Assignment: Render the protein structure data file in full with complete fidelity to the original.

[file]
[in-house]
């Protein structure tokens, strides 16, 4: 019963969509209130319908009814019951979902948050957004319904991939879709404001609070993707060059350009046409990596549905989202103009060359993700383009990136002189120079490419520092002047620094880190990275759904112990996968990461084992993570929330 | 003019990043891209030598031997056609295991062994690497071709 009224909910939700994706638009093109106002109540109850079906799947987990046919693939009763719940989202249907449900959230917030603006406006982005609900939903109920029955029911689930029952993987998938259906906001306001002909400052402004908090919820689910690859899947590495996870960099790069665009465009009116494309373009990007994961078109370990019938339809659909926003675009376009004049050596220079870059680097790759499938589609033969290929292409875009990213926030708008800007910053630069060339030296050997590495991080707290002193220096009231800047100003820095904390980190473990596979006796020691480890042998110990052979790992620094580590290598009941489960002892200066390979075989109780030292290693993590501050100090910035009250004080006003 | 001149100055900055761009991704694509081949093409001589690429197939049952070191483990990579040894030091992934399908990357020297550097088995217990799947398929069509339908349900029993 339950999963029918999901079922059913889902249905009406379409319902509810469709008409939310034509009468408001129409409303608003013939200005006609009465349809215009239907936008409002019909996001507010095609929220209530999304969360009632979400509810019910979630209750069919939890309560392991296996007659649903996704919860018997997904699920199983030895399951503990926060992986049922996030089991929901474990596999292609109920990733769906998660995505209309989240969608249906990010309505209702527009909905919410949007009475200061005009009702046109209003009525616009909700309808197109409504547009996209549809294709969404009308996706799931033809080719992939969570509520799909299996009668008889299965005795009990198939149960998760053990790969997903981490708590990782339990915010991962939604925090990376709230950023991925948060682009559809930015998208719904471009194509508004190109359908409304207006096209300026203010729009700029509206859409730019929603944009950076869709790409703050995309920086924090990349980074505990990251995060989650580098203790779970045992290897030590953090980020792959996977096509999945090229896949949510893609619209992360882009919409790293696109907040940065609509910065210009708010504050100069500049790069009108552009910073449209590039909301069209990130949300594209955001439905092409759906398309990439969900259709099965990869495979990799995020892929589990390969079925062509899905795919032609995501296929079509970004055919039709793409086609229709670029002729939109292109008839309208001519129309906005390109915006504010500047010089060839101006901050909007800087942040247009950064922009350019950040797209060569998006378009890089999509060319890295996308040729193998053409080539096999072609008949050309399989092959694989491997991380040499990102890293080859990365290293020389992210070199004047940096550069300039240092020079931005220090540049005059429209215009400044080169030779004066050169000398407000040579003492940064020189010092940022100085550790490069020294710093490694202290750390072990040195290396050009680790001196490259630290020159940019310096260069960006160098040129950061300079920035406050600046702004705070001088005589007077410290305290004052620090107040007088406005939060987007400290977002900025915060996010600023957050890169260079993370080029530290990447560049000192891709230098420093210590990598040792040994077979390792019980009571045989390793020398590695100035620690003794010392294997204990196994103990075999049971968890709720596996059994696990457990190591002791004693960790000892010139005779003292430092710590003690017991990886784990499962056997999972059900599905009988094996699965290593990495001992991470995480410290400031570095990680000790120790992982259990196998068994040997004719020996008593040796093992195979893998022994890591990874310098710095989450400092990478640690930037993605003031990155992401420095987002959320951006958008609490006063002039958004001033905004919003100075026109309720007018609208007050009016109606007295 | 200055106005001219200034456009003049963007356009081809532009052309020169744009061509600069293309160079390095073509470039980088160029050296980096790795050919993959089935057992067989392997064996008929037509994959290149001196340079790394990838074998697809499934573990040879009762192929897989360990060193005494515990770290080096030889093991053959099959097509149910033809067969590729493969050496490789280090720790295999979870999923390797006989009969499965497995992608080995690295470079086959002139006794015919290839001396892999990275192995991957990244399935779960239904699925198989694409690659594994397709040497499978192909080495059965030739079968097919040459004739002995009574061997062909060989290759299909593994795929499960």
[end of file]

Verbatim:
[in-house]
């Protein structure tokens, strides 16, 4: 019963969509209130319908009814019951979902948050957004319904991939879709404001609070993707060059350009046409990596549905989202103009060359993700383009990136002189120079490419520092002047620094880190990275759904112990996968990461084992993570929330 | 003019990043891209030598031997056609295991062994690497071709 009224909910939700994706638009093109106002109540109850079906799947987990046919693939009763719940989202249907449900959230917030603006406006982005609900939903109920029955029911689930029952993987998938259906906001306001002909400052402004908090919820689910690859899947590495996870960099790069665009465009009116494309373009990007994961078109370990019938339809659909926003675009376009004049050596220079870059680097790759499938589609033969290929292409875009990213926030708008800007910053630069060339030296050997590495991080707290002193220096009231800047100003820095904390980190473990596979006796020691480890042998110990052979790992620094580590290598009941489960002892200066390979075989109780030292290693993590501050100090910035009250004080006003 | 001149100055900055761009991704694509081949093409001589690429197939049952070191483990990579040894030091992934399908990357020297550097088995217990799947398929069509339908349900029993 339950999963029918999901079922059913889902249905009406379409319902509810469709008409939310034509009468408001129409409303608003013939200005006609009465349809215009239907936008409002019909996001507010095609929220209530999304969360009632979400509810019910979630209750069919939890309560392991296996007659649903996704919860018997997904699920199983030895399951503990926060992986049922996030089991929901474990596999292609109920990733769906998660995505209309989240969608249906990010309505209702527009909905919410949007009475200061005009009702046109209003009525616009909700309808197109409504547009996209549809294709969404009308996706799931033809080719992939969570509520799909299996009668008889299965005795009990198939149960998760053990790969997903981490708590990782339990915010991962939604925090990376709230950023991925948060682009559809930015998208719904471009194509508004190109359908409304207006096209300026203010729009700029509206859409730019929603944009950076869709790409703050995309920086924090990349980074505990990251995060989650580098203790779970045992290897030590953090980020792959996977096509999945090229896949949510893609619209992360882009919409790293696109907040940065609509910065210009708010504050100069500049790069009108552009910073449209590039909301069209990130949300594209955001439905092409759906398309990439969900259709099965990869495979990799995020892929589990390969079925062509899905795919032609995501296929079509970004055919039709793409086609229709670029002729939109292109008839309208001519129309906005390109915006504010500047010089060839101006901050909007800087942040247009950064922009350019950040797209060569998006378009890089999509060319890295996308040729193998053409080539096999072609008949050309399989092959694989491997991380040499990102890293080859990365290293020389992210070199004047940096550069300039240092020079931005220090540049005059429209215009400044080169030779004066050169000398407000040579003492940064020189010092940022100085550790490069020294710093490694202290750390072990040195290396050009680790001196490259630290020159940019310096260069960006160098040129950061300079920035406050600046702004705070001088005589007077410290305290004052620090107040007088406005939060987007400290977002900025915060996010600023957050890169260079993370080029530290990447560049000192891709230098420093210590990598040792040994077979390792019980009571045989390793020398590695100035620690003794010392294997204990196994103990075999049971968890709720596996059994696990457990190591002791004693960790000892010139005779003292430092710590003690017991990886784990499962056997999972059900599905009988094996699965290593990495001992991470995480410290400031570095990680000790120790992982259990196998068994040997004719020996008593040796093992195979893998022994890591990874310098710095989450400092990478640690930037993605003031990155992401420095987002959320951006958008609490006063002039958004001033905004919003100075026109309720007018609208007050009016109606007295 | 200055106005001219200034456009003049963007356009081809532009052309020169744009061509600069293309160079390095073509470039980088160029050296980096790795050919993959089935057992067989392997064996008929037509994959290149001196340079790394990838074998697809499934573990040879009762192929897989360990060193005494515990770290080096030889093991053959099959097509149910033809067969590729493969050496490789280090720790295999979870999923390797006989009969499965497995992608080995690295470079086959002139006794015919290839001396892999990275192995991957990244399935779960239904699925198989694409690659594994397709040497499978192909080495059965030739079968097919040459004739002995009574061997062909060989290759299909593994795929499960």